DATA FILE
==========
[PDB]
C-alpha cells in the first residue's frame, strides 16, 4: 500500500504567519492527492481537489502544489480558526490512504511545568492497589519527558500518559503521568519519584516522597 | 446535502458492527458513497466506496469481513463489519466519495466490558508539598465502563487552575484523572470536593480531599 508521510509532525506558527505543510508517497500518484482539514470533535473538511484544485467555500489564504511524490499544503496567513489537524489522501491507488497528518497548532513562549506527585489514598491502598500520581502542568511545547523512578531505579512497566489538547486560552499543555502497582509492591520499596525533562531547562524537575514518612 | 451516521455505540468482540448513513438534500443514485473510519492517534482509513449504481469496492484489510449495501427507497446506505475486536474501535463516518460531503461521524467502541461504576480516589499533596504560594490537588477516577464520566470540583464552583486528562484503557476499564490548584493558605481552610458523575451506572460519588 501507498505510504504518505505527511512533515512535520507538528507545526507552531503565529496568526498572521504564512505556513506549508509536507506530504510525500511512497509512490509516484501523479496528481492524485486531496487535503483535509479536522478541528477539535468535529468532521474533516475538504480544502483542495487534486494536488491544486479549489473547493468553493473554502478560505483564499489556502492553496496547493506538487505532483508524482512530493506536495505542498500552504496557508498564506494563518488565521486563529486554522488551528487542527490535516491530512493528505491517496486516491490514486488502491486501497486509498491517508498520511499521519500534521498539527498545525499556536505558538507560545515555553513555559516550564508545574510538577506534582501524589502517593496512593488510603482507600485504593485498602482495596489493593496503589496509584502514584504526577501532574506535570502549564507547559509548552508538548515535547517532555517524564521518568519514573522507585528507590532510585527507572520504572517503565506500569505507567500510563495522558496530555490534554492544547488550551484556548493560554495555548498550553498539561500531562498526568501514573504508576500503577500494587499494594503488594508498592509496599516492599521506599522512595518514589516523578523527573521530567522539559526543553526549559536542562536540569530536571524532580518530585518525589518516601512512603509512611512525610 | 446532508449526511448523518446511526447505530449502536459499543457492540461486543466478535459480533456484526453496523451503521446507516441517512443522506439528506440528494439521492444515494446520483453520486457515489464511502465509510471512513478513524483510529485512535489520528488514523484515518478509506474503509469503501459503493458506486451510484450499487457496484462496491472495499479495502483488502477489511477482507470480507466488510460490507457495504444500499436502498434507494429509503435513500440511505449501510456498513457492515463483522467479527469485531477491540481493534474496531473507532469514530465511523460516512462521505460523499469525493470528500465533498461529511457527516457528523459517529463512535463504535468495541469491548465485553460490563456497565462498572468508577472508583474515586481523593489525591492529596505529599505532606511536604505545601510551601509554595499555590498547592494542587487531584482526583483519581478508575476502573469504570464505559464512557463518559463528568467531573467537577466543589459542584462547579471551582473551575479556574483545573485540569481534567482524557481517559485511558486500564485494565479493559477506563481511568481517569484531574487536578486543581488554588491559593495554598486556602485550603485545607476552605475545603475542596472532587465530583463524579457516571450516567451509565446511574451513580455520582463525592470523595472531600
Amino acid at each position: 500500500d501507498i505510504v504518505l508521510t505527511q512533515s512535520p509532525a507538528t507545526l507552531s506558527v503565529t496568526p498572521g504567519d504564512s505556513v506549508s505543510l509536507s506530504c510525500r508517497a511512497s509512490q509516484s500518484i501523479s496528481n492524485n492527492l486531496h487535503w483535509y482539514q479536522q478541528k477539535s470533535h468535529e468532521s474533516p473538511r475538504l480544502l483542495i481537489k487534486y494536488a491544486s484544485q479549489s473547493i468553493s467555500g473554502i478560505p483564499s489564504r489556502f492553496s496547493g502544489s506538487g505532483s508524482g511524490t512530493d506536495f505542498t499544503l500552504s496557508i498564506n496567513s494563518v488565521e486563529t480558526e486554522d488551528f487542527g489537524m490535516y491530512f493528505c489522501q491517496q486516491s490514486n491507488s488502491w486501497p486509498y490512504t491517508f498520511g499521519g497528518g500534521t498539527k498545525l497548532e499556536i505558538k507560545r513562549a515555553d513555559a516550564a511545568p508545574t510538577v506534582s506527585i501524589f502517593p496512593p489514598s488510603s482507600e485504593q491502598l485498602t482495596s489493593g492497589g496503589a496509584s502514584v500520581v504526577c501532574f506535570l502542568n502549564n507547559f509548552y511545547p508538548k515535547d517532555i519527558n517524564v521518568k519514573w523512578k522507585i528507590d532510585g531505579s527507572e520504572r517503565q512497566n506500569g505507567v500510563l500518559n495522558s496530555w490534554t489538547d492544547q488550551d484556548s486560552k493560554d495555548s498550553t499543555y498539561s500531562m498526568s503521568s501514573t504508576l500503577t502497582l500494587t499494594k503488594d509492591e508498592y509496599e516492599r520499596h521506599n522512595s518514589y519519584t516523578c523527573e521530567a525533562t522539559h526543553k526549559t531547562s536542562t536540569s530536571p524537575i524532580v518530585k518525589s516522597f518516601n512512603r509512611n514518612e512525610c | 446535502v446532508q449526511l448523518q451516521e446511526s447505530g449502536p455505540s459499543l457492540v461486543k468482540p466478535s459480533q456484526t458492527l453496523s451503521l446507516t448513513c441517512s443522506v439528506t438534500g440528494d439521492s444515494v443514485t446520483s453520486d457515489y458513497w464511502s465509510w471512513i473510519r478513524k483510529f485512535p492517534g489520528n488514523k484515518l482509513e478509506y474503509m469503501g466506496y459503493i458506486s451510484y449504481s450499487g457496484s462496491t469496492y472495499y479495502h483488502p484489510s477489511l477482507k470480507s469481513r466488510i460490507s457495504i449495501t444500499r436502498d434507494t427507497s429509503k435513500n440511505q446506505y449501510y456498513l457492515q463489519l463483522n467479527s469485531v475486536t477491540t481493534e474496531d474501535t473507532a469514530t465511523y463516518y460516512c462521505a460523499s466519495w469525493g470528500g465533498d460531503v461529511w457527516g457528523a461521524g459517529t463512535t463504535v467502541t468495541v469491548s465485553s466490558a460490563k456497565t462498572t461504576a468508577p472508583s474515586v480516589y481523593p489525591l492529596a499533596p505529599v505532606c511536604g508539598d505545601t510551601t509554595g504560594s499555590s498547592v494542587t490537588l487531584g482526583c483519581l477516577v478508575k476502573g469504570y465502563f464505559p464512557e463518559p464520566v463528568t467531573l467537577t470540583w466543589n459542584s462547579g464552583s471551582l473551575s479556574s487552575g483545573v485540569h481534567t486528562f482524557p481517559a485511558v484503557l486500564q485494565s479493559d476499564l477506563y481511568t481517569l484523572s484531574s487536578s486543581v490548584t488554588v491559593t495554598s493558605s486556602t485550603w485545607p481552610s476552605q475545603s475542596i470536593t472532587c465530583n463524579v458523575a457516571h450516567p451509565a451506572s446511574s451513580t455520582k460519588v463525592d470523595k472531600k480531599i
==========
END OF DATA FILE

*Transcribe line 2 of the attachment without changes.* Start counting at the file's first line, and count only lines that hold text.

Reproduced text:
C-alpha cells in the first residue's frame, strides 16, 4: 500500500504567519492527492481537489502544489480558526490512504511545568492497589519527558500518559503521568519519584516522597 | 446535502458492527458513497466506496469481513463489519466519495466490558508539598465502563487552575484523572470536593480531599 508521510509532525506558527505543510508517497500518484482539514470533535473538511484544485467555500489564504511524490499544503496567513489537524489522501491507488497528518497548532513562549506527585489514598491502598500520581502542568511545547523512578531505579512497566489538547486560552499543555502497582509492591520499596525533562531547562524537575514518612 | 451516521455505540468482540448513513438534500443514485473510519492517534482509513449504481469496492484489510449495501427507497446506505475486536474501535463516518460531503461521524467502541461504576480516589499533596504560594490537588477516577464520566470540583464552583486528562484503557476499564490548584493558605481552610458523575451506572460519588 501507498505510504504518505505527511512533515512535520507538528507545526507552531503565529496568526498572521504564512505556513506549508509536507506530504510525500511512497509512490509516484501523479496528481492524485486531496487535503483535509479536522478541528477539535468535529468532521474533516475538504480544502483542495487534486494536488491544486479549489473547493468553493473554502478560505483564499489556502492553496496547493506538487505532483508524482512530493506536495505542498500552504496557508498564506494563518488565521486563529486554522488551528487542527490535516491530512493528505491517496486516491490514486488502491486501497486509498491517508498520511499521519500534521498539527498545525499556536505558538507560545515555553513555559516550564508545574510538577506534582501524589502517593496512593488510603482507600485504593485498602482495596489493593496503589496509584502514584504526577501532574506535570502549564507547559509548552508538548515535547517532555517524564521518568519514573522507585528507590532510585527507572520504572517503565506500569505507567500510563495522558496530555490534554492544547488550551484556548493560554495555548498550553498539561500531562498526568501514573504508576500503577500494587499494594503488594508498592509496599516492599521506599522512595518514589516523578523527573521530567522539559526543553526549559536542562536540569530536571524532580518530585518525589518516601512512603509512611512525610 | 446532508449526511448523518446511526447505530449502536459499543457492540461486543466478535459480533456484526453496523451503521446507516441517512443522506439528506440528494439521492444515494446520483453520486457515489464511502465509510471512513478513524483510529485512535489520528488514523484515518478509506474503509469503501459503493458506486451510484450499487457496484462496491472495499479495502483488502477489511477482507470480507466488510460490507457495504444500499436502498434507494429509503435513500440511505449501510456498513457492515463483522467479527469485531477491540481493534474496531473507532469514530465511523460516512462521505460523499469525493470528500465533498461529511457527516457528523459517529463512535463504535468495541469491548465485553460490563456497565462498572468508577472508583474515586481523593489525591492529596505529599505532606511536604505545601510551601509554595499555590498547592494542587487531584482526583483519581478508575476502573469504570464505559464512557463518559463528568467531573467537577466543589459542584462547579471551582473551575479556574483545573485540569481534567482524557481517559485511558486500564485494565479493559477506563481511568481517569484531574487536578486543581488554588491559593495554598486556602485550603485545607476552605475545603475542596472532587465530583463524579457516571450516567451509565446511574451513580455520582463525592470523595472531600